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Bad weather & Volcanic Ash scupper chance of GS Solo
But I will still wear my Blue Wings with pride

I remember waking up on the 22 nd Feb 2010 and looking out my window to find the roads covered deeply in snow, this was the first day of my Gliding Scholarship, luckily we have a 4x4 so getting there was not a problem, as for the 4 hours on the train to get back was a different story. As we approached RAF Cosford the roads started to get clearer, I started to get more excited that I may actually fly on that day.

When all the admin was done and out the way, I met two people whom where almost finishing their Gliding Scholarship and waiting for the weather to allow them to ‘go solo'. I was told to listen out for the siren which signals the met office brief. I found these quite confusing at first but as soon as I worked out what was being said, I then remembered it all related to what I had learnt in the Air Cadet syllabus.

My name was called to fly first this day, I was taken to get my parachute and to be shown how to adjust my seat in the cockpit to my height. After my pilot explained about the FRC (flight reference cards) we lined up on the runway for the first take off of my course…

We started to go though the training I needed for the course and I was then told to take control and demonstrate what I had learnt. The words ‘You have control' still sends a tingle down my spine and makes me jump into action, I was hard to get to terms with at first that I had control of a glider. It was amazing.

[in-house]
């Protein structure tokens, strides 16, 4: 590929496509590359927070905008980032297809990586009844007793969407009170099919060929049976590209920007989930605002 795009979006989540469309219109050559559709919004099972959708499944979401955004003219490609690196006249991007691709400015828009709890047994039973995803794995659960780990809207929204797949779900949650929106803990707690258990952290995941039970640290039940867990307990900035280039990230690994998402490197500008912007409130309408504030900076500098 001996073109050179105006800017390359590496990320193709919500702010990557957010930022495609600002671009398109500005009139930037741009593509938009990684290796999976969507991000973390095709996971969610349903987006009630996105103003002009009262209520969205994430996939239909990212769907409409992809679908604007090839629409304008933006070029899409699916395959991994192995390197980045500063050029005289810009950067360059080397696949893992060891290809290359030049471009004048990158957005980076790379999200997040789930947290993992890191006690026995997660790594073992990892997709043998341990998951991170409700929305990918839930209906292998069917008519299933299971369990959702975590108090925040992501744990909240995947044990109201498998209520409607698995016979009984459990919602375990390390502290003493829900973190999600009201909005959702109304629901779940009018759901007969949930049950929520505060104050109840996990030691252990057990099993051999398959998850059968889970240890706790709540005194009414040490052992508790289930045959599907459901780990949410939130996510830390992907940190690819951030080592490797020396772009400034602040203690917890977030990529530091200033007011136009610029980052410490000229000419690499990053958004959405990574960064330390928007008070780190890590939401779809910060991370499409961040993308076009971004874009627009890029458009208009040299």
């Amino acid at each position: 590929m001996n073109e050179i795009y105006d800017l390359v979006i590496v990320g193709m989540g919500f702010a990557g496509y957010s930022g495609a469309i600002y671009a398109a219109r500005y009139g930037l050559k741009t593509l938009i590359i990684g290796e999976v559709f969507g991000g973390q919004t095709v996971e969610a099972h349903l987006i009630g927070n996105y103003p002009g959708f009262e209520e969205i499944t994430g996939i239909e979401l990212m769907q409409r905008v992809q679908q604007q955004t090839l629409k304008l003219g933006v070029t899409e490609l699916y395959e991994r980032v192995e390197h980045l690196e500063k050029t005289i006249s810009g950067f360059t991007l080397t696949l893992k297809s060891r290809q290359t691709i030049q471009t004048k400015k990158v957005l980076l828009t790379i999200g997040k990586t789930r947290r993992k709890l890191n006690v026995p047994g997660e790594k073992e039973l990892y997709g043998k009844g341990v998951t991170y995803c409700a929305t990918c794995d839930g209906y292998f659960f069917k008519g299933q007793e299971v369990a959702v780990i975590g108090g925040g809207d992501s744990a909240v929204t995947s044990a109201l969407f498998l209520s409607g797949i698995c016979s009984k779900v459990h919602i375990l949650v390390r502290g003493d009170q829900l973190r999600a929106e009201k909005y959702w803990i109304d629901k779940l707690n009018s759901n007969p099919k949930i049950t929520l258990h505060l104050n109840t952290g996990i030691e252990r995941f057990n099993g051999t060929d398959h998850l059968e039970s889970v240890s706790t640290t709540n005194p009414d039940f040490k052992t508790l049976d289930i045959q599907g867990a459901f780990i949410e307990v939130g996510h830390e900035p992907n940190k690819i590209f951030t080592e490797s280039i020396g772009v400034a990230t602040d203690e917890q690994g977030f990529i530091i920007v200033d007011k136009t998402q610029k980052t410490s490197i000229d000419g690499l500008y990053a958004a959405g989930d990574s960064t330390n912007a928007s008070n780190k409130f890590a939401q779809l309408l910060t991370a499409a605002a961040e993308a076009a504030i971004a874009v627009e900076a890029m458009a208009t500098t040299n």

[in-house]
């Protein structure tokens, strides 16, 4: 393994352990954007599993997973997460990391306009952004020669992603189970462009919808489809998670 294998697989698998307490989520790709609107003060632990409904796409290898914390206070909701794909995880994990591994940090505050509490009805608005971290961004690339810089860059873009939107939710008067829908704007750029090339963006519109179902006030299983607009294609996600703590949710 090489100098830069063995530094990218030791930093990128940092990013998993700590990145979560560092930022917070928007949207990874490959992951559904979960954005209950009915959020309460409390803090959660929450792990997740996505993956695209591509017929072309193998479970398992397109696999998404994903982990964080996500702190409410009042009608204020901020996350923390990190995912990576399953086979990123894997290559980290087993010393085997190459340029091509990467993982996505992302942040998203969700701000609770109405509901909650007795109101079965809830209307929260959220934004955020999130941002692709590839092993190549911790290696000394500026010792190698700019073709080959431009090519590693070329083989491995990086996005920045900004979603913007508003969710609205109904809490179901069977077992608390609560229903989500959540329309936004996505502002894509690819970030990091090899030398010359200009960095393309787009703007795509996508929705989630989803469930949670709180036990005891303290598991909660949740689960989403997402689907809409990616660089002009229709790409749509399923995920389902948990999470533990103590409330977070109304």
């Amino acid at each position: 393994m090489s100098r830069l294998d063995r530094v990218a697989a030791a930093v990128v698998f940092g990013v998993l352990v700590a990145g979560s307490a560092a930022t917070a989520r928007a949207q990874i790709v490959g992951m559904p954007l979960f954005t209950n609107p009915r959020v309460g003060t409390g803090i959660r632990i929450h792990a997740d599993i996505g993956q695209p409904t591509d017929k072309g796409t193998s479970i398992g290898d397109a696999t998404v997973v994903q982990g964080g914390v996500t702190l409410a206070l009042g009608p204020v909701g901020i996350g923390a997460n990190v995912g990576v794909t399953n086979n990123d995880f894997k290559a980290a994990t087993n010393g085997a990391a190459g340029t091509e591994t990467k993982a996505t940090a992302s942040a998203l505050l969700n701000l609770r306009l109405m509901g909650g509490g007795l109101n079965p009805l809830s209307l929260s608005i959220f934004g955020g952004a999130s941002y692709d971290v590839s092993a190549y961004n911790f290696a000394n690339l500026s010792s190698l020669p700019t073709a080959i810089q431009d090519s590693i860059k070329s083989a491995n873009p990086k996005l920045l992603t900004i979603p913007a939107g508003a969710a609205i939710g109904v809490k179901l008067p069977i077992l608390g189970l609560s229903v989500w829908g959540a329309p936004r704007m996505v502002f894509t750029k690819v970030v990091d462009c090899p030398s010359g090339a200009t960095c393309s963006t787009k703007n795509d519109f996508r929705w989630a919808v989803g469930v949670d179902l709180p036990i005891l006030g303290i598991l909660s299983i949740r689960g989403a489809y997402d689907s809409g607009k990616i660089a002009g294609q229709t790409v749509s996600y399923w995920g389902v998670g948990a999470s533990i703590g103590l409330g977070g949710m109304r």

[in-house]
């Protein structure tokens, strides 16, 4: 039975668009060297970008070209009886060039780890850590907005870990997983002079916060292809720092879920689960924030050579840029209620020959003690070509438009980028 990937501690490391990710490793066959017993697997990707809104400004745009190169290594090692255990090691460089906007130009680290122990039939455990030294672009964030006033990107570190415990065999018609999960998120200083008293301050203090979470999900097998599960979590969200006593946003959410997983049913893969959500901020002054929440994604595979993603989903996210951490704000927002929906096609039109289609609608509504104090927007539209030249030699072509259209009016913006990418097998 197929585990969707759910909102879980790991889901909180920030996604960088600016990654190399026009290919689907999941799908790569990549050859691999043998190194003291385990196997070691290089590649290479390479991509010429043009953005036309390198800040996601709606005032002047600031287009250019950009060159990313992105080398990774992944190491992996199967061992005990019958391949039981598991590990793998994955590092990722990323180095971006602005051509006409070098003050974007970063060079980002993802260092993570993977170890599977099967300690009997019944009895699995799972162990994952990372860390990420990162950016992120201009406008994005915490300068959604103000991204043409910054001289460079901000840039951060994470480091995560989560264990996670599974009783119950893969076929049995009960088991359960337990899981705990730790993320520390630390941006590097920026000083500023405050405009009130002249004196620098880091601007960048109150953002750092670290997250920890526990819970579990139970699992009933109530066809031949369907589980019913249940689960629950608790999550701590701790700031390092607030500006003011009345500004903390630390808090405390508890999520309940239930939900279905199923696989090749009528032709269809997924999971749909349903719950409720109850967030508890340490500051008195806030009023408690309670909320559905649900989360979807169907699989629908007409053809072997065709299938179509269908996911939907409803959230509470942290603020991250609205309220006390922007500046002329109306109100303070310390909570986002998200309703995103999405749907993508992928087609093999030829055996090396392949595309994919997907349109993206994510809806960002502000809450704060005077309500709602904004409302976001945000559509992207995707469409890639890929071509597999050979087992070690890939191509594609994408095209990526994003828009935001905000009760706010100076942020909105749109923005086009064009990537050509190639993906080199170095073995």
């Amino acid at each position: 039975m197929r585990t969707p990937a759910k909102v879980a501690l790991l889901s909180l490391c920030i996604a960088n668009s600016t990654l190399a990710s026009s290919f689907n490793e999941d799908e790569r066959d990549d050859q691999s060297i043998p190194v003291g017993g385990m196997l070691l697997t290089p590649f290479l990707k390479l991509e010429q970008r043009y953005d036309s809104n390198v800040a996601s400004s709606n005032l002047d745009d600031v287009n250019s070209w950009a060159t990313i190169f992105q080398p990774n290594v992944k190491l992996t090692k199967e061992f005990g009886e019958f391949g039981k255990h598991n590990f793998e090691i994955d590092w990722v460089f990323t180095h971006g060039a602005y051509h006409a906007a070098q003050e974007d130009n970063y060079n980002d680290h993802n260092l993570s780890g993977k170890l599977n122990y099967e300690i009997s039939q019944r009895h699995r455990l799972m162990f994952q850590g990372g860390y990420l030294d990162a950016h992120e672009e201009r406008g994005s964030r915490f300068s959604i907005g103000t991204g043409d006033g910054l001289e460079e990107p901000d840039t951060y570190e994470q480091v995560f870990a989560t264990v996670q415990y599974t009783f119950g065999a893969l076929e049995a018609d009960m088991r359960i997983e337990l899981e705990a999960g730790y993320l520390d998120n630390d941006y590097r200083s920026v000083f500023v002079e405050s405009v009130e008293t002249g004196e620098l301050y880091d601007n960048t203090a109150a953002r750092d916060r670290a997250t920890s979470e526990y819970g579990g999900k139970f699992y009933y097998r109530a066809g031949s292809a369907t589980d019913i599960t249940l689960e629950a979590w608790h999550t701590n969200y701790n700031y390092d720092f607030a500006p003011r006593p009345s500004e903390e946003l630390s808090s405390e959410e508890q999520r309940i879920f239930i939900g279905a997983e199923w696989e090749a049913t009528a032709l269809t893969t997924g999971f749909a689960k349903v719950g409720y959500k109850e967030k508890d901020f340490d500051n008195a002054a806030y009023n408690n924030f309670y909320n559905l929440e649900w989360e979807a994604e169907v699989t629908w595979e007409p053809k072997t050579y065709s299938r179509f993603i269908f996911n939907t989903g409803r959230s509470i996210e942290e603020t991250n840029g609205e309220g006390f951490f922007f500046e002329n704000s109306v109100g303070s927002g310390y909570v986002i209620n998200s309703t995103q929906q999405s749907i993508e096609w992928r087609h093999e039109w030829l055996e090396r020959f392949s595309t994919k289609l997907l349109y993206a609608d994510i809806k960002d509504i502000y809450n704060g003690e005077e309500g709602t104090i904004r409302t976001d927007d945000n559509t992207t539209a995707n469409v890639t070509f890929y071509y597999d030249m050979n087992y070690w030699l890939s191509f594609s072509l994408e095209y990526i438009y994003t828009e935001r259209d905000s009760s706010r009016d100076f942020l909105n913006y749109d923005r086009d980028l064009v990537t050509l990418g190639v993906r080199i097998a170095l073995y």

After 5 hours flying over a few weeks my pilot said I should be able to ‘go solo' after the next week but on arriving the next weekend I learnt that the weather was not safe for me to ‘go solo' but he took me up to explain why – I'm glad I didn't as we come to approach the runway at almost a 45° angle to the right!

I then had to miss two weeks as there was a residential course running over Easter, I then come back for one week and had to recap some of the stuff I had learnt and I also had a different pilot this week so flying was a little different but I was very glad to be up in the air once more.

The next week I had organised my squadron to run for sport relief, then after coming back for a week the ash cloud closed all UK air space for two weeks!

After a few more weeks of not being able to fly one week and able to fly the next (one of which was for me to lead the Cadet 150 Parade in Birmingham), I come back on a beautiful day with only slightly strong wind at lunch time I was so excited to fly, I had a different pilot again, we did some recapping which I admittedly had forgotten a lot… as disappointed as it was to hear I had ran out of hours for the course and was awarded Blue Wings but I will still wear them with pride and will always remember this course.

Cdt Cpl Grant Robey, "I will wear my Blue Wings with pride"

Article Submitted by:-
Cpl Grant Robey - 121 (Nuneaton) Squadron
30 May 10

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